land of Bobby Jones, Atlanta title
holder, Nelson Whitney, of New Or-
BORAX TKORAX SOW
RACE TO TIGHTEN TAP
MEDICINAL BEERS
House and Senate Want
Docs to Prescribe
Real Bevo
(By Aaaoclated Pre
Washington, June 20. The Senate
started a race with the house today
to outlaw medical beer.
Just after the House rules com
mittee had concluded a long hearing
on a proposal to give the Volstead
anti-beer and general prohibition
tightening up measure right of way,
Senator Willis, republican, of Ohio,
introduced a special bill containing
the beer and other uncontraverted
sections of the Volstead bill with the
hope of having it passed before the
prohibition commissioner promul
gates medical beer regulations un
der the opinion handed down by for
mer Attorney General Palmer.
In view of the statement by Pro
hition leaders before the house com
mittee that they were unwilling to
redraft the Volstead supplemental
bill and their request that it be ex
pedited as emergency legislation.
there was much speculation as to
whether the Volstead or Willis mea
sure could be put through first.
No friends have appeared in the
house in behalf of beer as a medicine
and Chairman Campbell,, of the rules
cotnmittee, on that question by de
claring a bill to prevent its sale on
a doctor's prescription would pro
bably be passed unanimously. The
committee will decide late in the week
whether the Volstead bill or any part
of it will be given top place on the
house calendar.
In introducing his bill Senator
Willis said he was actuated by the
discussion and delay concerning the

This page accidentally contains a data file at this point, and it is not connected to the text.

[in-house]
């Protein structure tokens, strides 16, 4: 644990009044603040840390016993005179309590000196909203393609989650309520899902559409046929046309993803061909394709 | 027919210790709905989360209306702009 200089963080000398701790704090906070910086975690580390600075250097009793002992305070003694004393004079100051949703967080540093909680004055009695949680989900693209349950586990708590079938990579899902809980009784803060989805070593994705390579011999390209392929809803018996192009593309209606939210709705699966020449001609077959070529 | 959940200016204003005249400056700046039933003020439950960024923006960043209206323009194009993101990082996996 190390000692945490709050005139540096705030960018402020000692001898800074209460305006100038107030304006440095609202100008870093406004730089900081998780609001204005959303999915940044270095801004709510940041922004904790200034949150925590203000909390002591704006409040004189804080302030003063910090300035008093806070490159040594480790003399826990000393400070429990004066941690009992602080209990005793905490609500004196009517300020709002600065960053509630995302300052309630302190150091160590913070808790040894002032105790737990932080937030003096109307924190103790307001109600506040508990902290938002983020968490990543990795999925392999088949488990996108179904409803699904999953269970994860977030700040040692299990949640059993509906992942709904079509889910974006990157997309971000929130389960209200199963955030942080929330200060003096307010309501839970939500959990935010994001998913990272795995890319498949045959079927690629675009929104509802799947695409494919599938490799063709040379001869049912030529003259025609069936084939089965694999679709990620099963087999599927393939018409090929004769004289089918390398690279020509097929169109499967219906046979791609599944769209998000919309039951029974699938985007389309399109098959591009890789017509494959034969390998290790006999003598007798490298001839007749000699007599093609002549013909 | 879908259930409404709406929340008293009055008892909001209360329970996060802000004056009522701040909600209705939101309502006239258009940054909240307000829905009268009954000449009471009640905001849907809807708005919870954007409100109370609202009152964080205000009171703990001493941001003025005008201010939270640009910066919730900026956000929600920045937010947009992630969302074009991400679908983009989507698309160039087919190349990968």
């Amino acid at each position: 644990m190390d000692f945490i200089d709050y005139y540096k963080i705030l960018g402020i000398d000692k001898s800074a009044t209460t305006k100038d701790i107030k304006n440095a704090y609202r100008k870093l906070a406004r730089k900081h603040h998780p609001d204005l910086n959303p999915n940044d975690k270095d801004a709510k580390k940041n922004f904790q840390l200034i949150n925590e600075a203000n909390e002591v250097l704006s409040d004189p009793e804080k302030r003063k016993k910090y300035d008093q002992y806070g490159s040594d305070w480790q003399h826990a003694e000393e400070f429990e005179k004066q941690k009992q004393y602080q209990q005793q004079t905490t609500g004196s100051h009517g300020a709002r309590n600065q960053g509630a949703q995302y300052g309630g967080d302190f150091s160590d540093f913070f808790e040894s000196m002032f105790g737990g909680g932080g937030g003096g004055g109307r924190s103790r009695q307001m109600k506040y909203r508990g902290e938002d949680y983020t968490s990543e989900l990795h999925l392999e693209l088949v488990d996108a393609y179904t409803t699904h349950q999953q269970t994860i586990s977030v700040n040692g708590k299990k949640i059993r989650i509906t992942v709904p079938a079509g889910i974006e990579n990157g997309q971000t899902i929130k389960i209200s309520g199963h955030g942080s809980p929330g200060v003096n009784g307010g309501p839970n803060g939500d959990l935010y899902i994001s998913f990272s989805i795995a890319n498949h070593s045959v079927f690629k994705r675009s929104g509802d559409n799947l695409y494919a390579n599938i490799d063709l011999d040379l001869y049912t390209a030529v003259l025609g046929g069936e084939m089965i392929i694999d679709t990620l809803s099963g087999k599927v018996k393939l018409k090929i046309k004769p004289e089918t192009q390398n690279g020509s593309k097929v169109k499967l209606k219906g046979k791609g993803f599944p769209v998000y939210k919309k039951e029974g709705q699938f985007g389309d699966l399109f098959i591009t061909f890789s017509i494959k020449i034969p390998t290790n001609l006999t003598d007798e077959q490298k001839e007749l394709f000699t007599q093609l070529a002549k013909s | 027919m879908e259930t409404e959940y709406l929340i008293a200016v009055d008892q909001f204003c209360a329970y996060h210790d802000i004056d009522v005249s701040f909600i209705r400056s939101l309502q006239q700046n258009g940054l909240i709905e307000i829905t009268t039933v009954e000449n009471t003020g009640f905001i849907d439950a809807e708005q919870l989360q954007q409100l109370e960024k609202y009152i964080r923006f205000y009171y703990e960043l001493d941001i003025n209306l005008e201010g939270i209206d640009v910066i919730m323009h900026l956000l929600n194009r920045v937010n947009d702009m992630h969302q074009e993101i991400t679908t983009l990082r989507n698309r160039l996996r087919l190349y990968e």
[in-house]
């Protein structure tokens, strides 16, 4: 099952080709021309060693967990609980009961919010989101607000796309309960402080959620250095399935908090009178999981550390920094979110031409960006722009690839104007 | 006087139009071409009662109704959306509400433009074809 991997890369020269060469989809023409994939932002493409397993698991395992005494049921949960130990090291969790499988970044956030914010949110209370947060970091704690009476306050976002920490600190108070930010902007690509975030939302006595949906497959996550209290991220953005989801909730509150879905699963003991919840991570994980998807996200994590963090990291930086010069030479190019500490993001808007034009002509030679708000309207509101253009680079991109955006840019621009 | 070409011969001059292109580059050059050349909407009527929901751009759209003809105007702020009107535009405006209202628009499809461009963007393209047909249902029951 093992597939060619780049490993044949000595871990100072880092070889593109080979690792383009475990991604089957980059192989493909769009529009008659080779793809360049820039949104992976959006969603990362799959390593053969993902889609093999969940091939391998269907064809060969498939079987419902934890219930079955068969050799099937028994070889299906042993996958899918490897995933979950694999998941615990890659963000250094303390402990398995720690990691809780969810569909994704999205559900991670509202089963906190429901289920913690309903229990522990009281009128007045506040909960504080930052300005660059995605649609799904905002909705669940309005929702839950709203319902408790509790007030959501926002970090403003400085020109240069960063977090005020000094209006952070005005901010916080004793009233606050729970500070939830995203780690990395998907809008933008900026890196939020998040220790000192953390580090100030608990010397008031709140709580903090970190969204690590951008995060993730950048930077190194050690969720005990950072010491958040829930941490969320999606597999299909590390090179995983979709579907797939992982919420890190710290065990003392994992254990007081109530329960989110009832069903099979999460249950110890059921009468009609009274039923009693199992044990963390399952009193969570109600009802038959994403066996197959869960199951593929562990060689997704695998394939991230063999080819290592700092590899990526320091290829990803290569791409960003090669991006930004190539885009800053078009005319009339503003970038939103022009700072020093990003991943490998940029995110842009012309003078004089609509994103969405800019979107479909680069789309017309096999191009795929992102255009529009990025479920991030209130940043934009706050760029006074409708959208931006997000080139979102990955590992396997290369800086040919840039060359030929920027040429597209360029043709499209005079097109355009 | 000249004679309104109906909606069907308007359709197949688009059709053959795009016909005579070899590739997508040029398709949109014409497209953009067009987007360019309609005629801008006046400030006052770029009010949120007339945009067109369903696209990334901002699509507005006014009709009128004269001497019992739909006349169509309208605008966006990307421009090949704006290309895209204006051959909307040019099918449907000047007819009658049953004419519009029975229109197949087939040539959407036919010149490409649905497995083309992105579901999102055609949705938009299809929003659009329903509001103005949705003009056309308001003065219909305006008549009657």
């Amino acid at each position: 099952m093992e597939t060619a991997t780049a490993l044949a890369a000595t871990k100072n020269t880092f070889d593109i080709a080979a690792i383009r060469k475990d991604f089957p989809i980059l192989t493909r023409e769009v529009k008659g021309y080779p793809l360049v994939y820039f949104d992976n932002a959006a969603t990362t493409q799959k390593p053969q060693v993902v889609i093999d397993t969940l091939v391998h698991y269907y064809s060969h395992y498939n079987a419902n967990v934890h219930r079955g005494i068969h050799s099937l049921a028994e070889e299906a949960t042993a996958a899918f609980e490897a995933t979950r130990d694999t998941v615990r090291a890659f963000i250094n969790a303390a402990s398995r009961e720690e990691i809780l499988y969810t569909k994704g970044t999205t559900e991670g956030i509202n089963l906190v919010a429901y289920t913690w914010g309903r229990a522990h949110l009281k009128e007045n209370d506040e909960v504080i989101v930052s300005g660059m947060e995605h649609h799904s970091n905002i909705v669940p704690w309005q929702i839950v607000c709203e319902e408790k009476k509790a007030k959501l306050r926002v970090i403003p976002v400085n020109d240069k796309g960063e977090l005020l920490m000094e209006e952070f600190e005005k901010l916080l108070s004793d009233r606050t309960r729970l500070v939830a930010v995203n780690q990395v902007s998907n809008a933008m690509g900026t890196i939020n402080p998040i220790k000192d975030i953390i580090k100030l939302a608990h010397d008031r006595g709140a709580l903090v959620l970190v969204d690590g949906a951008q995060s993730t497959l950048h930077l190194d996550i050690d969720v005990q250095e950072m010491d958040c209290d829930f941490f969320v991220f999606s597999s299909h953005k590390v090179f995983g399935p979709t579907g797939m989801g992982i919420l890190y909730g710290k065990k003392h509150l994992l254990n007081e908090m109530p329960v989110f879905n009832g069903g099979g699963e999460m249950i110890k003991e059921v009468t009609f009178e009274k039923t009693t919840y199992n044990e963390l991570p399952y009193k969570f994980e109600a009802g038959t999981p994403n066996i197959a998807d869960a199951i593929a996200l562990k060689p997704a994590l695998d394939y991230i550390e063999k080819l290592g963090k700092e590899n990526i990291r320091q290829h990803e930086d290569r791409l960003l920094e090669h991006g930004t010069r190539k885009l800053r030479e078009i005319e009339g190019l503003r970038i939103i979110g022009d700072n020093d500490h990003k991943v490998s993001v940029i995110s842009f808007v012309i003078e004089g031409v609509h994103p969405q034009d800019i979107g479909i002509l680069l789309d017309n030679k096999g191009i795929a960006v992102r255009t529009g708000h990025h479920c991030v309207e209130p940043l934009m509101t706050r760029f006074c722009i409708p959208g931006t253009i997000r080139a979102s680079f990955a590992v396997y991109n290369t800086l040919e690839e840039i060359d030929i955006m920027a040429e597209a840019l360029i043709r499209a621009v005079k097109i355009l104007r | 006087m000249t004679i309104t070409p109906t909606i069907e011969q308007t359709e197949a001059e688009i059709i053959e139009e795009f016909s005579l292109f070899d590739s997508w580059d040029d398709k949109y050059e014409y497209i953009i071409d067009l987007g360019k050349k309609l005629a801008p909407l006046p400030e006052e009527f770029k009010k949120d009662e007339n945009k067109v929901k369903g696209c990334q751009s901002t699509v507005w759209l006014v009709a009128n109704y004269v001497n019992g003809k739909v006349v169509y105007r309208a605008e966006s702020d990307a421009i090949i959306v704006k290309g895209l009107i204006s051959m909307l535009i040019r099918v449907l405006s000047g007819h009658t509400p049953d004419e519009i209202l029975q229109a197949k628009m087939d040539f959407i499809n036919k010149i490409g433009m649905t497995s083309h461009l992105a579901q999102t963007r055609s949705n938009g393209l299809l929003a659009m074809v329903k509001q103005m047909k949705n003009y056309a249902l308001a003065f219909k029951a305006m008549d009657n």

bill pending in the house". In addi
tion to prohibiting the prescription
of beer as medicine the measure
would provide that not more than
the same amount of alcohol in wine
may be prescribed within ten days
than is now authorized for spirituous
liquors, which is one half pint.
OF
COUNTRY CLUB WILL
BE WEDNE
T
The opening of the Putnam Coun
ty Country Club. on Wednesday even
ing will be marked by a dance at the
club. The Putnam Orchestra will fur
nish the music for the occasion which
promises to be one of the most de
lightful of the season. The large
dance hall will be artistically deco
rated with the season's flowers and
should prove one of the most attrac
tive places and coolest . spots any
where in the country.
Beginning on Wednesday night and
anytime afterward, Mrs. Johnson in
charge of the culinary , arrangements
for the club, will be in position to
furnish any sized crowds or parties
with a delicious meal on a very short
notice. All that will be necessary
will be to call up Mrs. Johnson at
the Country Club, 2021 is the num
ber and tell her your wants and shej
will be only too glad to mak the
necessary arrangements. It h pre
dicted that she will be busy all the
time, for her fame as a culinarr ex
pert is well known.
There are any number of surprises
in store for the members of the mem.
bers of the club, both at tha Wednes
day nigTit and afterwards for ach
day has seen some improvement,
some convenience added for the com